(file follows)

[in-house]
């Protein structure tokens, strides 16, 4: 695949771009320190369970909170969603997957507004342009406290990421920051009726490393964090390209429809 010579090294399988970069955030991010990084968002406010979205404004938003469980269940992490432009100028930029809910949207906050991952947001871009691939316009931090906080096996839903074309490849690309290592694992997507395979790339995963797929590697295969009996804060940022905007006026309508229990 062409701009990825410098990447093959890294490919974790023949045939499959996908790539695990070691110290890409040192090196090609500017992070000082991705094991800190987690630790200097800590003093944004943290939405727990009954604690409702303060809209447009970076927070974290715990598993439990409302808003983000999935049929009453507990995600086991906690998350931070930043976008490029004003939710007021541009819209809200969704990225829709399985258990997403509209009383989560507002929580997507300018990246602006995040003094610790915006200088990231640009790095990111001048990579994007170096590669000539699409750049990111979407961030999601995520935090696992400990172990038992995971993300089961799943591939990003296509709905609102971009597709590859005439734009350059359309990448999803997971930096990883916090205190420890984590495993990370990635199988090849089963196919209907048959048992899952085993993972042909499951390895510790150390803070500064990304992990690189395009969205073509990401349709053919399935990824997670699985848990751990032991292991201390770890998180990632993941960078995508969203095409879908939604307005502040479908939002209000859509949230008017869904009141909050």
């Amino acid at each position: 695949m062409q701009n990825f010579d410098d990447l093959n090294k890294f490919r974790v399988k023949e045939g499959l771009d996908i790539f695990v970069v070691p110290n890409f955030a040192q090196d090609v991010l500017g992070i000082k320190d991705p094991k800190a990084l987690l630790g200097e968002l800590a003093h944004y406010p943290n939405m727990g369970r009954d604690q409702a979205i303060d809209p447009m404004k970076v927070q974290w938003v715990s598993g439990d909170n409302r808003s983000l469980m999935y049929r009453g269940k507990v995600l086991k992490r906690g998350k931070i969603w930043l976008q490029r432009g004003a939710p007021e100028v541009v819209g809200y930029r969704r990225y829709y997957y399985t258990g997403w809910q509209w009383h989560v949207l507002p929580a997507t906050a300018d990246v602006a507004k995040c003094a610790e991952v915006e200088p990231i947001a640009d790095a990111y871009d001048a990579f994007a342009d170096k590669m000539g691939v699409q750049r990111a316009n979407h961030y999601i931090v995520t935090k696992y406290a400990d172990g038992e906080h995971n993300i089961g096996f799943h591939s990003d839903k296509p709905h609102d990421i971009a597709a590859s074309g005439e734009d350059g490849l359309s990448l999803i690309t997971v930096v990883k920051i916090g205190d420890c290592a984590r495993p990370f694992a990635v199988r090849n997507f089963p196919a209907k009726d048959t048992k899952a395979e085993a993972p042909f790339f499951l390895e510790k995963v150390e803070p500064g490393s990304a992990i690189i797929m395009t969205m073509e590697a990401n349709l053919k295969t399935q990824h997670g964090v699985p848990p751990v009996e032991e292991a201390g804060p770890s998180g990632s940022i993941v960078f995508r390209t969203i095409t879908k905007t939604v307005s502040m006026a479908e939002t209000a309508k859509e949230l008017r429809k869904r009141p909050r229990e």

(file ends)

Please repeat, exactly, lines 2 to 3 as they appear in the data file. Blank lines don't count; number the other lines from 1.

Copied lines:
């Protein structure tokens, strides 16, 4: 695949771009320190369970909170969603997957507004342009406290990421920051009726490393964090390209429809 010579090294399988970069955030991010990084968002406010979205404004938003469980269940992490432009100028930029809910949207906050991952947001871009691939316009931090906080096996839903074309490849690309290592694992997507395979790339995963797929590697295969009996804060940022905007006026309508229990 062409701009990825410098990447093959890294490919974790023949045939499959996908790539695990070691110290890409040192090196090609500017992070000082991705094991800190987690630790200097800590003093944004943290939405727990009954604690409702303060809209447009970076927070974290715990598993439990409302808003983000999935049929009453507990995600086991906690998350931070930043976008490029004003939710007021541009819209809200969704990225829709399985258990997403509209009383989560507002929580997507300018990246602006995040003094610790915006200088990231640009790095990111001048990579994007170096590669000539699409750049990111979407961030999601995520935090696992400990172990038992995971993300089961799943591939990003296509709905609102971009597709590859005439734009350059359309990448999803997971930096990883916090205190420890984590495993990370990635199988090849089963196919209907048959048992899952085993993972042909499951390895510790150390803070500064990304992990690189395009969205073509990401349709053919399935990824997670699985848990751990032991292991201390770890998180990632993941960078995508969203095409879908939604307005502040479908939002209000859509949230008017869904009141909050």
């Amino acid at each position: 695949m062409q701009n990825f010579d410098d990447l093959n090294k890294f490919r974790v399988k023949e045939g499959l771009d996908i790539f695990v970069v070691p110290n890409f955030a040192q090196d090609v991010l500017g992070i000082k320190d991705p094991k800190a990084l987690l630790g200097e968002l800590a003093h944004y406010p943290n939405m727990g369970r009954d604690q409702a979205i303060d809209p447009m404004k970076v927070q974290w938003v715990s598993g439990d909170n409302r808003s983000l469980m999935y049929r009453g269940k507990v995600l086991k992490r906690g998350k931070i969603w930043l976008q490029r432009g004003a939710p007021e100028v541009v819209g809200y930029r969704r990225y829709y997957y399985t258990g997403w809910q509209w009383h989560v949207l507002p929580a997507t906050a300018d990246v602006a507004k995040c003094a610790e991952v915006e200088p990231i947001a640009d790095a990111y871009d001048a990579f994007a342009d170096k590669m000539g691939v699409q750049r990111a316009n979407h961030y999601i931090v995520t935090k696992y406290a400990d172990g038992e906080h995971n993300i089961g096996f799943h591939s990003d839903k296509p709905h609102d990421i971009a597709a590859s074309g005439e734009d350059g490849l359309s990448l999803i690309t997971v930096v990883k920051i916090g205190d420890c290592a984590r495993p990370f694992a990635v199988r090849n997507f089963p196919a209907k009726d048959t048992k899952a395979e085993a993972p042909f790339f499951l390895e510790k995963v150390e803070p500064g490393s990304a992990i690189i797929m395009t969205m073509e590697a990401n349709l053919k295969t399935q990824h997670g964090v699985p848990p751990v009996e032991e292991a201390g804060p770890s998180g990632s940022i993941v960078f995508r390209t969203i095409t879908k905007t939604v307005s502040m006026a479908e939002t209000a309508k859509e949230l008017r429809k869904r009141p909050r229990e």